Your De La Hoya-Pacquiao Cheat Sheet

Saturday's fight will be the first must-see boxing event in a long time.

Saturday night's championship fight between Manny Pacquiao and Oscar De La Hoya revolves around the weight they've been working toward from different directions: 147 pounds.

Future Filipino politician Manny Pacquiao is a small fighter who has been eating his way up to to meet De La Hoya. Meanwhile, boxer/"business, man" De La Hoya is a natural midsize fighter who needs to prove that he can still win big. Over the past five years two trends tell the De La Hoya story: His Golden Boy Production company has swelled his coffers enormously even as he's gone without a notable triumph.

Those are the overarching narratives. Here are some between-rounds talking points:

  • It's impossible for American audiences to comprehend Pacquiao's popularity in Philippines, but the most telling anecdote may be the way the nation's crime rate plummets whenever Pacquiao fights.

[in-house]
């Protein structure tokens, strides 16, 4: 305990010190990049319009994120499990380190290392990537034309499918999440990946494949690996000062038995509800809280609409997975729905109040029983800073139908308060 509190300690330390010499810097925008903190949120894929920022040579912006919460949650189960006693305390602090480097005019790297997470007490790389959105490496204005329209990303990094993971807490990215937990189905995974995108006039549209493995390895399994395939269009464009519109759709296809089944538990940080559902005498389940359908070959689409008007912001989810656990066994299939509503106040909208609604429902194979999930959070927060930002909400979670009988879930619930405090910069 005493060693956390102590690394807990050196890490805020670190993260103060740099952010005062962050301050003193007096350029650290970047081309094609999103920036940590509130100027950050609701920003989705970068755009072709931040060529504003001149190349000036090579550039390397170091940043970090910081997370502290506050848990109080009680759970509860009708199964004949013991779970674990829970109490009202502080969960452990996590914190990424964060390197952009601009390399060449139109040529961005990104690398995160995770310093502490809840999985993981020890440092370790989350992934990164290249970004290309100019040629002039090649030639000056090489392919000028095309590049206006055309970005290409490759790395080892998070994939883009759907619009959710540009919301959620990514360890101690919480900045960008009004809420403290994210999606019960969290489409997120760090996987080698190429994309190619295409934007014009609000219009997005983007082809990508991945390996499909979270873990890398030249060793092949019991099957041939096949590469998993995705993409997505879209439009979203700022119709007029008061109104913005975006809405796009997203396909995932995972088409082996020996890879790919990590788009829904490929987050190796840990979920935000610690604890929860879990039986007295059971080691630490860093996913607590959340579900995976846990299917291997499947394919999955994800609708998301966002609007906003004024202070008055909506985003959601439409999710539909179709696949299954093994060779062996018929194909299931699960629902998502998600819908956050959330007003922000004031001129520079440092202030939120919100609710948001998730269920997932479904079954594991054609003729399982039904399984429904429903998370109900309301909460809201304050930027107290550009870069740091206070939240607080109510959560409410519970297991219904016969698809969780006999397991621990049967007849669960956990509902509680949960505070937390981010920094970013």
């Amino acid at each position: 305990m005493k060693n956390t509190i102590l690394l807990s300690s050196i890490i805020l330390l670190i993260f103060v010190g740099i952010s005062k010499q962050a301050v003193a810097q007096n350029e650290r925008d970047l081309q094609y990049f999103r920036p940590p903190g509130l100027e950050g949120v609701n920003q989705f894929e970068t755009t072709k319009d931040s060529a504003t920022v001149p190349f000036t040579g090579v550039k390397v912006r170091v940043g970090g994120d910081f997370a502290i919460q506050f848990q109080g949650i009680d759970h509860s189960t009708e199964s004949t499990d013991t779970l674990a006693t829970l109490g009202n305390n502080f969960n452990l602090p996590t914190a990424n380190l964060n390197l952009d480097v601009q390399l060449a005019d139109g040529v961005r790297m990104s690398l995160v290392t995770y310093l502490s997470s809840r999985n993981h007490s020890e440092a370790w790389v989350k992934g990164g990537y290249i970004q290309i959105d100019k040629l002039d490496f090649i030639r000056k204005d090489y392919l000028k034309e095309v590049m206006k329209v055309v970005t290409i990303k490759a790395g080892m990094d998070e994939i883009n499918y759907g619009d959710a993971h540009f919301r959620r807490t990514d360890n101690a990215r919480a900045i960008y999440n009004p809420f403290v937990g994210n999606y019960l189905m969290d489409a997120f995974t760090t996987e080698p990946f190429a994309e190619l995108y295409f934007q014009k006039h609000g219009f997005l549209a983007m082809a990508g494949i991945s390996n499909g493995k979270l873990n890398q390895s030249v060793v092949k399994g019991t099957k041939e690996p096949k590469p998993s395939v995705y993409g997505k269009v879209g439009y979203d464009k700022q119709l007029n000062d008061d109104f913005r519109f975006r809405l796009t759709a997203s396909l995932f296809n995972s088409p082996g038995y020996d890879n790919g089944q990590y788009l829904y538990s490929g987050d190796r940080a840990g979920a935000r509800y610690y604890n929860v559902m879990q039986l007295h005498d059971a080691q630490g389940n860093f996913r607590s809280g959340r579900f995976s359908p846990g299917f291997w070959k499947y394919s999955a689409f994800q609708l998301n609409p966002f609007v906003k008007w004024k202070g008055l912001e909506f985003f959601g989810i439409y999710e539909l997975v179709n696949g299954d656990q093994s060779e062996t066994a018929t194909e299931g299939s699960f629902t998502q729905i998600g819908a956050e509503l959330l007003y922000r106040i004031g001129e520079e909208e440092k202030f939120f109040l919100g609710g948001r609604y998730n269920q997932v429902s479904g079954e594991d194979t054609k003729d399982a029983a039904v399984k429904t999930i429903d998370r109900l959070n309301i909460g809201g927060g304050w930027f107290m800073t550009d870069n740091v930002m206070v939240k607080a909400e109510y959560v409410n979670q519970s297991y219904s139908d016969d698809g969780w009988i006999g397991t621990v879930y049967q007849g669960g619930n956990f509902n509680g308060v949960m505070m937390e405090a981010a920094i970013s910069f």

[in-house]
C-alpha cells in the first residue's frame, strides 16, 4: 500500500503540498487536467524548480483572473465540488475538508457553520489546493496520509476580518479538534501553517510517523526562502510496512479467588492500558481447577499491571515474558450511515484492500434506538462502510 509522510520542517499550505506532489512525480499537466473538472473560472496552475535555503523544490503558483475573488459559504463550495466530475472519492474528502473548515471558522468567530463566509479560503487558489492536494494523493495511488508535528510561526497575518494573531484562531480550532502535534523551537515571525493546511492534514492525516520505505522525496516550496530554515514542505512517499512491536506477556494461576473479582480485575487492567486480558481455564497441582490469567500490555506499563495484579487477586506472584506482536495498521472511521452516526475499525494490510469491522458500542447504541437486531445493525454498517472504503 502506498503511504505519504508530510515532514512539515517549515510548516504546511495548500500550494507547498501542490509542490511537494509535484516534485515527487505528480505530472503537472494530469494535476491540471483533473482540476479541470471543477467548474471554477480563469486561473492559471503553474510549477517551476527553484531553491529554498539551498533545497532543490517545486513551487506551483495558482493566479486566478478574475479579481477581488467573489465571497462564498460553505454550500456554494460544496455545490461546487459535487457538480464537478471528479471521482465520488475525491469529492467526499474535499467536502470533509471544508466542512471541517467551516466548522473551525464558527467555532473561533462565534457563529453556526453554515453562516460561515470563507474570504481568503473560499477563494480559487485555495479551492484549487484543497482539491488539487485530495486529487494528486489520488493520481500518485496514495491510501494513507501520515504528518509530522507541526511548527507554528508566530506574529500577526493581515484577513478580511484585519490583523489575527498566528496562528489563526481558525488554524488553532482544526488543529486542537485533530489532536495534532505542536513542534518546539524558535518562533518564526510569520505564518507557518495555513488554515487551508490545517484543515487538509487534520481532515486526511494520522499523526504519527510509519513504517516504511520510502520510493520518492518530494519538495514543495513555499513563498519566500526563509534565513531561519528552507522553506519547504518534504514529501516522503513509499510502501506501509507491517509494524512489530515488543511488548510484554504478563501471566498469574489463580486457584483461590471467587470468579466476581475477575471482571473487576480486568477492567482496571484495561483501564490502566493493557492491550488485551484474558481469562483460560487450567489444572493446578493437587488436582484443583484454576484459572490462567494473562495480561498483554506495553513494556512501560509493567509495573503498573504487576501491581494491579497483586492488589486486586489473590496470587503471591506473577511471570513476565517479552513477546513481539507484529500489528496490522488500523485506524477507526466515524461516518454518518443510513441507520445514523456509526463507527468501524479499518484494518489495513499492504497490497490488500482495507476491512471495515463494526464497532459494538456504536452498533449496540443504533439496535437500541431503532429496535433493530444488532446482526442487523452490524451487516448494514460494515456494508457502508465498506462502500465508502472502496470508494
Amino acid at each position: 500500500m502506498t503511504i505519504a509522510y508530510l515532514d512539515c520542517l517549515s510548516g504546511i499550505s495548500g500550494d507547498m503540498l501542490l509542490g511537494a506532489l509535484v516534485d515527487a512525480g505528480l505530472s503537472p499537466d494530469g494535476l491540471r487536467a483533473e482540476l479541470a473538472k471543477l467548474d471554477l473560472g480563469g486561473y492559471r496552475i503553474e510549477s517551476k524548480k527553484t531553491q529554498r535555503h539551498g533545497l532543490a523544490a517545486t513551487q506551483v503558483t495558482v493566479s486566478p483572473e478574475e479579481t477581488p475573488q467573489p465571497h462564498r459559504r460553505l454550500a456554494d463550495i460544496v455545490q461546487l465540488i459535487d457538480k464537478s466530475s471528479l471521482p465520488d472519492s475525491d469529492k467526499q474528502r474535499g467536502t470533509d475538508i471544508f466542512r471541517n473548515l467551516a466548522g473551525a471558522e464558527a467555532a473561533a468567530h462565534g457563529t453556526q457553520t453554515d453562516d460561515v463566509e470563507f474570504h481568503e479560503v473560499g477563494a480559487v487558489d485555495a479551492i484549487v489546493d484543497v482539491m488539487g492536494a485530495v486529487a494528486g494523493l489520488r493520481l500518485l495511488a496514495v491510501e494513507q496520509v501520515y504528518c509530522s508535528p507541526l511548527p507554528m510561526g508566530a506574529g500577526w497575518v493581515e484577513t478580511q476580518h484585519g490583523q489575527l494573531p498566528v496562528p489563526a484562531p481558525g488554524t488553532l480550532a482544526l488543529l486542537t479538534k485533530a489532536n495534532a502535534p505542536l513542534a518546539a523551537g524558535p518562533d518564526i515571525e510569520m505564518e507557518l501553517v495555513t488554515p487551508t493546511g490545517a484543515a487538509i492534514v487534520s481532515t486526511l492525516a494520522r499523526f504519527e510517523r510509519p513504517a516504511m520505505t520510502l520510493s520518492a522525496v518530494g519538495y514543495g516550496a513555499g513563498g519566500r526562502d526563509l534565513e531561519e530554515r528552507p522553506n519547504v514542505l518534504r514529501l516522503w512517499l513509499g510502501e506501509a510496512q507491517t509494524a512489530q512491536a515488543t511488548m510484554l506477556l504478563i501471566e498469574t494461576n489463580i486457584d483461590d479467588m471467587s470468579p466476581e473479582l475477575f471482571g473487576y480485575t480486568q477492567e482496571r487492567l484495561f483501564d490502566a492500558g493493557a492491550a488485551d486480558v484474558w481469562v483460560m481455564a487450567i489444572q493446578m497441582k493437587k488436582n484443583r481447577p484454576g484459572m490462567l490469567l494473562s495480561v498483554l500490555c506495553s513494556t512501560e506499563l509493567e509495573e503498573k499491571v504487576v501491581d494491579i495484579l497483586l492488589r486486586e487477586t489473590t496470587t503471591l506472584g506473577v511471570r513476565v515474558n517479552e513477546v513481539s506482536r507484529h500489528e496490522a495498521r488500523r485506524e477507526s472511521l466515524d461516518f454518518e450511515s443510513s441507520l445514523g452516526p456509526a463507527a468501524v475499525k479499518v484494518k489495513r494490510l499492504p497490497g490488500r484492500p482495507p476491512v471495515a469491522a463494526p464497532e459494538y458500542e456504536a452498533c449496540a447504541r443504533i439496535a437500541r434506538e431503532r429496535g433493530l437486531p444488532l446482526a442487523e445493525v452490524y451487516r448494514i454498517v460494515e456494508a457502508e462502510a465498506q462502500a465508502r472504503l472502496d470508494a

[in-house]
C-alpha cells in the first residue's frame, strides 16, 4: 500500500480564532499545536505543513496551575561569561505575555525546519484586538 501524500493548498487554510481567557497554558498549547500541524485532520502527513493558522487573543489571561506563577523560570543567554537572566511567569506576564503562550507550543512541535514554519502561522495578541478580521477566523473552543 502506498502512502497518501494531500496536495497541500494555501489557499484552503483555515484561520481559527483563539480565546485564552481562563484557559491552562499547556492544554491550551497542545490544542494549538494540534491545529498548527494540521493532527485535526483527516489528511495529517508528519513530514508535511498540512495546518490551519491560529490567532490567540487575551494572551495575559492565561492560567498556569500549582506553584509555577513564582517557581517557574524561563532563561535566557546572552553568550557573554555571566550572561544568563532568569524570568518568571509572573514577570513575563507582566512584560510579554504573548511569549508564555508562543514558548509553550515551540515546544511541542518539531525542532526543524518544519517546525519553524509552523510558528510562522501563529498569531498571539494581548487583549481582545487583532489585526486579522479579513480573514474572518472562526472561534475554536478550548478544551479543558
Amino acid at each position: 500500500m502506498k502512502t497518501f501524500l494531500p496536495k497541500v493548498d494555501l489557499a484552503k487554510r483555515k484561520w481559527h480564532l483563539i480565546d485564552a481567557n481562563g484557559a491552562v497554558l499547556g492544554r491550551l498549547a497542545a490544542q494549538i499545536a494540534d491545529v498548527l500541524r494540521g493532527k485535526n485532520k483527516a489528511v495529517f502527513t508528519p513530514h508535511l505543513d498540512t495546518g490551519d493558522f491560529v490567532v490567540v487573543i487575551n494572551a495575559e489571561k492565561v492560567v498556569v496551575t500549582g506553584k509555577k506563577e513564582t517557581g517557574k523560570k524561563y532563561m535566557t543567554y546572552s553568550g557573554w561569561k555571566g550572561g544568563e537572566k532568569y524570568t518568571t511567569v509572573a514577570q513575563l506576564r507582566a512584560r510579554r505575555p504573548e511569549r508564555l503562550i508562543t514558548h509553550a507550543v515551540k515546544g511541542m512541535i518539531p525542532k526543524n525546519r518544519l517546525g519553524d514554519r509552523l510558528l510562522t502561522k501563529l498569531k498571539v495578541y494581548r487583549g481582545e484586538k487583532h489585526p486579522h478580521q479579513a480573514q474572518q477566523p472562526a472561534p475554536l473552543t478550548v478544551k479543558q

• The two fighters are friendly to a fault, but thankfully plenty of smacktalk comes from De-La-Hoya-trainer-turned-Pacquiao-trainer Freddie Roach. De La Hoya fired Roach after his last loss, but the former pugilist has said he knows all of De La Hoya's weaknesses, and that the bigger fighter will "be picking up a suitcase of blues on Saturday."
  • Like Carl Weathers in the first Rocky, De La Hoya always seems to have his attention divided. At this week's press conference, the AP reported that he "spent much of his time at the podium at the MGM Grand hotel-casino reminding people that they could get up to $50 in rebates on the fight if they buy the right kind of beer, tequila and soda."
  • While the fight will have a global audience, it's very much an LA story. De La Hoya remains an heroic son of East LA, with his own recently erected Balboa-style statue in front of the Staples Center. Meanwhile, Roach's Hollywood gym, where Pacquiao has punched for years, serves as "boxing's mecca."
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  • Bodog puts the odds in De La Hoya's favor, but much of the commentariat backs the smaller fighter. As Teddy Atlas told ESPN, "De La Hoya has two legacies, let's be honest here. One, he's made more money than any other fighter in this business. Also, he loses all his big fights."

As we get closer to the fight, look for more folks to shift away from the oddsmakers and toward Pacquiao. A Pacquiao win is a much better story, but at the end of the day, De La Hoya still has physics on his side.

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